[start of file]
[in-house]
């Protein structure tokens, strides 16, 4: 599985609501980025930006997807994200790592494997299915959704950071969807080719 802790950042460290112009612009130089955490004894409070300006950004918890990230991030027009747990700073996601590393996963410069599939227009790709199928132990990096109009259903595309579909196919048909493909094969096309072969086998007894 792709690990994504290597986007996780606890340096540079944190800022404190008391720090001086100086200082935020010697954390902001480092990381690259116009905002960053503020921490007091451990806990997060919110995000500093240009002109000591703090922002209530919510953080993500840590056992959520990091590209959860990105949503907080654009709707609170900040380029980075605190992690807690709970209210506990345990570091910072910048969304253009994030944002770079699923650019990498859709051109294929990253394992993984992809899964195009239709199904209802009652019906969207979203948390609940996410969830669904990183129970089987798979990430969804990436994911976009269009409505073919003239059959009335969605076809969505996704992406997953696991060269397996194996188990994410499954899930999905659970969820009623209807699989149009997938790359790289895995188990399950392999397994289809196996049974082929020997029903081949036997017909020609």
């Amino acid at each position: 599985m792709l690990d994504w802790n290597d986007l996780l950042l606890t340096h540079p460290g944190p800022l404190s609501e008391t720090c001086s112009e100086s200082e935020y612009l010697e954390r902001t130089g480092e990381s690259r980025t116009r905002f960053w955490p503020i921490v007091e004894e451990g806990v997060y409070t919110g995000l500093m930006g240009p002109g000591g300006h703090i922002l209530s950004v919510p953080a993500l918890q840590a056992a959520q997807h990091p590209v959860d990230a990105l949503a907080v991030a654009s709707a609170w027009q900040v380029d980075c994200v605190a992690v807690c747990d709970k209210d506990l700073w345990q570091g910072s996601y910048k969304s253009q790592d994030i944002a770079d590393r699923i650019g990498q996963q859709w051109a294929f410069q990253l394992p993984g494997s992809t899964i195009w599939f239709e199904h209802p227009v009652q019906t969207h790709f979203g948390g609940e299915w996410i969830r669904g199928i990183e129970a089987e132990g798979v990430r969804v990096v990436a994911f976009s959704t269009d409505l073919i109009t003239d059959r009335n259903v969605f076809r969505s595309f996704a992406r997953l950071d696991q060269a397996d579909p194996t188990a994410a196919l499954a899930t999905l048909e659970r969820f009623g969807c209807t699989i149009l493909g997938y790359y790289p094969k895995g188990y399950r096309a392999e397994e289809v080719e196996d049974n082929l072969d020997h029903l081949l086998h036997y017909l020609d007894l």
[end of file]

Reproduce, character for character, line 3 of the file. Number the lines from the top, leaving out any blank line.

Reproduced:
């Amino acid at each position: 599985m792709l690990d994504w802790n290597d986007l996780l950042l606890t340096h540079p460290g944190p800022l404190s609501e008391t720090c001086s112009e100086s200082e935020y612009l010697e954390r902001t130089g480092e990381s690259r980025t116009r905002f960053w955490p503020i921490v007091e004894e451990g806990v997060y409070t919110g995000l500093m930006g240009p002109g000591g300006h703090i922002l209530s950004v919510p953080a993500l918890q840590a056992a959520q997807h990091p590209v959860d990230a990105l949503a907080v991030a654009s709707a609170w027009q900040v380029d980075c994200v605190a992690v807690c747990d709970k209210d506990l700073w345990q570091g910072s996601y910048k969304s253009q790592d994030i944002a770079d590393r699923i650019g990498q996963q859709w051109a294929f410069q990253l394992p993984g494997s992809t899964i195009w599939f239709e199904h209802p227009v009652q019906t969207h790709f979203g948390g609940e299915w996410i969830r669904g199928i990183e129970a089987e132990g798979v990430r969804v990096v990436a994911f976009s959704t269009d409505l073919i109009t003239d059959r009335n259903v969605f076809r969505s595309f996704a992406r997953l950071d696991q060269a397996d579909p194996t188990a994410a196919l499954a899930t999905l048909e659970r969820f009623g969807c209807t699989i149009l493909g997938y790359y790289p094969k895995g188990y399950r096309a392999e397994e289809v080719e196996d049974n082929l072969d020997h029903l081949l086998h036997y017909l020609d007894l």